For a long time now, it has been a common rule of almost every politician’s thumb to characterize most government spending as “investment.” This rule holds true concerning President Biden‘s multi-trillion dollar infrastructure proposals, which are now nearing congressional votes.
But clever messaging aside, there’s a meaningful distinction to be made between real investment and faux investment. And appreciating the distinction can be useful in assessing the propriety of spending proposals.
First, let’s get in mind a proper definition of “investment.” Merriam-Webster.com defines investment as “the outlay of money usually for income or profit,” while Dictionary.com defines it as “the investing of money or capital to gain profitable returns.” Law.com defines investment as “the money put into use for profit, or the property or business interest purchased for profit.” In other words, the expectation of earning a profit is an essential condition to an outlay qualifying as an investment, at least from an economic perspective, if not a political one.
Here’s a telling example that nicely demonstrates how the “all spending is investment” rhetorical sleight of hand is abused. In the self-styled fact sheet for President Biden‘s “America’s Job Plan,” the White House says, “we can bring affordable, reliable, high-speed broadband to every American through a historic investment of $100 billion.” A key component of the plan “prioritizes support for broadband networks owned, operated by, or affiliated with local governments, non-profits, and co-operatives—providers with less pressure to turn profits and with a commitment to serving entire communities.”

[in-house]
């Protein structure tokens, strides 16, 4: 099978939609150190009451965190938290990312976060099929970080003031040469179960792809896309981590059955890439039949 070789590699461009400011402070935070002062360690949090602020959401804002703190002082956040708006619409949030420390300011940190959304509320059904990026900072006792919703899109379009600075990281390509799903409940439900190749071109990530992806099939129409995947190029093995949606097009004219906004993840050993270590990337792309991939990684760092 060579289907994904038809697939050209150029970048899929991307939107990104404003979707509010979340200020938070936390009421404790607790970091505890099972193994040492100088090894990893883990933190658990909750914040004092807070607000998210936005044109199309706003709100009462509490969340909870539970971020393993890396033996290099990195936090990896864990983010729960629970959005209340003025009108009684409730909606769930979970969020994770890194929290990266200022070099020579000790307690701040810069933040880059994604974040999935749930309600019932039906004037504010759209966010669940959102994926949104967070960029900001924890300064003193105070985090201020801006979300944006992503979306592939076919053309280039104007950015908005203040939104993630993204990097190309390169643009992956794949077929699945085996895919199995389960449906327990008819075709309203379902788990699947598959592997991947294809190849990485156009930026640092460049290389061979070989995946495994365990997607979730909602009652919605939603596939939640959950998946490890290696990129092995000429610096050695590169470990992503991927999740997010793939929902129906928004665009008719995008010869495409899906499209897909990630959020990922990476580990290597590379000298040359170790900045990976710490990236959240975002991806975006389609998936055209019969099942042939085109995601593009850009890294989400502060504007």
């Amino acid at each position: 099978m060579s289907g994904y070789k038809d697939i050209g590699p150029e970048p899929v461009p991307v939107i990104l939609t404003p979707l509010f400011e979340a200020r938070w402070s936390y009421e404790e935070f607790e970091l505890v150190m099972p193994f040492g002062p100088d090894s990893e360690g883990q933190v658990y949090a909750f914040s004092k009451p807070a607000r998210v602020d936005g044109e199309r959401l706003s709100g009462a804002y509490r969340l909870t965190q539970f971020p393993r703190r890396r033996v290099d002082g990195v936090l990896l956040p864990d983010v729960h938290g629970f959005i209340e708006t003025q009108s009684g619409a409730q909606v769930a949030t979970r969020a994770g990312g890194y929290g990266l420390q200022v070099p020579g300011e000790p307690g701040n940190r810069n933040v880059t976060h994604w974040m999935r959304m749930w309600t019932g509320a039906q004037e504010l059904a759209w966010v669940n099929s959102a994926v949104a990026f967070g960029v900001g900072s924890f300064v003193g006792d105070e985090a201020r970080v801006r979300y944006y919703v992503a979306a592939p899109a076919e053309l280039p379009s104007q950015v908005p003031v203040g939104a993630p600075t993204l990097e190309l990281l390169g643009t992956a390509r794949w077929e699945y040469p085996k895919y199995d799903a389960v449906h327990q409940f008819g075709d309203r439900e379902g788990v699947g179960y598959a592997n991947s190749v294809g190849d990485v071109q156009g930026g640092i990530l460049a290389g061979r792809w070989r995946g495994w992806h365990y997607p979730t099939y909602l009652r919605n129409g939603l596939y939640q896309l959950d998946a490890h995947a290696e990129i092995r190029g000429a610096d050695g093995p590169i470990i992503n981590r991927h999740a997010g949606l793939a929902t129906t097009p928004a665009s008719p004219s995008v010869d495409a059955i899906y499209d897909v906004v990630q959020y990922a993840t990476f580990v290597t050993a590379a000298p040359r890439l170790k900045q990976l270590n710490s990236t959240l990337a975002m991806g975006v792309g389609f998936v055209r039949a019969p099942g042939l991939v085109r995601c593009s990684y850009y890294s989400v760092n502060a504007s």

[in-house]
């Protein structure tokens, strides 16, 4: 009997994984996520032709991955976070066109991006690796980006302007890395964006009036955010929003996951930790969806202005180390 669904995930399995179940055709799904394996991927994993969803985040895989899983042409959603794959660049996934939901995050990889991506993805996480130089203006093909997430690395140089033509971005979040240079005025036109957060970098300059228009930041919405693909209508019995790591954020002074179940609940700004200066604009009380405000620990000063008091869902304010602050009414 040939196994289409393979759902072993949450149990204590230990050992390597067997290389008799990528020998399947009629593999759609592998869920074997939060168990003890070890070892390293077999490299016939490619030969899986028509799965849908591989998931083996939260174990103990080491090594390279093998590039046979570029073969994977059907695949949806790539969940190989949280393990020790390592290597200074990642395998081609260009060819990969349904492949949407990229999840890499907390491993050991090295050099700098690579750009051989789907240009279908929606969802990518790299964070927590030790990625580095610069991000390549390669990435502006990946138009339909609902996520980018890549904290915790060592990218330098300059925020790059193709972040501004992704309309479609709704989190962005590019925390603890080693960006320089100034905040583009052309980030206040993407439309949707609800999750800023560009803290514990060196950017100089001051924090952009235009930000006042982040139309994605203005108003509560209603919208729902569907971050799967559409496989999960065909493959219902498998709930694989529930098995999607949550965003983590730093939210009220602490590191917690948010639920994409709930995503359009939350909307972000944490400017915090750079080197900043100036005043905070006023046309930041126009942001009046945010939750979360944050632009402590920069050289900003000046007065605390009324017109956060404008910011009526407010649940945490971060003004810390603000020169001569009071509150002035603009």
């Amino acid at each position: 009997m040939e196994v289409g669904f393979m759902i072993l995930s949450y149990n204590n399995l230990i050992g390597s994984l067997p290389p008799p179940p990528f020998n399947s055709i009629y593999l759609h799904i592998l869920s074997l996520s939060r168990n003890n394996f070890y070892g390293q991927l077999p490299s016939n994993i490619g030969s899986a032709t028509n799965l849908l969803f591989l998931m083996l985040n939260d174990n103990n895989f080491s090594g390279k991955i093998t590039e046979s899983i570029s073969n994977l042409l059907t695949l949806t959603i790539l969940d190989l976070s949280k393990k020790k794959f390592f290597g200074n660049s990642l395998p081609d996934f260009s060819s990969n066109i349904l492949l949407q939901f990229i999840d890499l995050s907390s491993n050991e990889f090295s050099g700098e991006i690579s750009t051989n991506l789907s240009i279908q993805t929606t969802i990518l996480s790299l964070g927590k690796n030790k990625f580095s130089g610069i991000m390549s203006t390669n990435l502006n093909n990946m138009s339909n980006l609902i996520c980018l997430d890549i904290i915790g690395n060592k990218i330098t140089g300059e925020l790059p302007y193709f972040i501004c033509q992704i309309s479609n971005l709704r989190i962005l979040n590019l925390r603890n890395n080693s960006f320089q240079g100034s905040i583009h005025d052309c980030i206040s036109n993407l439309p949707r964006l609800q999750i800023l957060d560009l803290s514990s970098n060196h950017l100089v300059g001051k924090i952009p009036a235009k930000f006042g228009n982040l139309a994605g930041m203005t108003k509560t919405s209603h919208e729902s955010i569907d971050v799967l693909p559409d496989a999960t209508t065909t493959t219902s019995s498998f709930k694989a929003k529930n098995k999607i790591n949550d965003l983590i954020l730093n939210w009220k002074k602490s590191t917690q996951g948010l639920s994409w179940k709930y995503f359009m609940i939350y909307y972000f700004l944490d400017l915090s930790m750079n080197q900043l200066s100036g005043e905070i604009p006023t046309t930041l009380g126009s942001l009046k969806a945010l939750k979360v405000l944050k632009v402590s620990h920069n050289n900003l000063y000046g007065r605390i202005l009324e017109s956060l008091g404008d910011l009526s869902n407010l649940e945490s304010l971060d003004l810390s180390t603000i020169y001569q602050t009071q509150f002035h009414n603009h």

Aha! There’s the rub. The White House makes it crystal clear that government spending will be directed, on a priority basis, to broadband service providers with no interest or obligation to turn a profit!
So, following the ordinary usage of the English language, not to mention corporate finance textbooks, the government spending doled out to municipal governments and non-profits should not be considered an “investment,” notwithstanding its (apparent) rhetorical appeal.
If this were of interest only as a semantic debating point, then enough said. But prioritizing local municipalities and non-profit entities over private sector firms to receive a massive infusion of federal spending constitutes unsound policy. It’s wasteful and counterproductive. And the way the Biden Administration wants to go about implementing the prioritization is likely unconstitutional.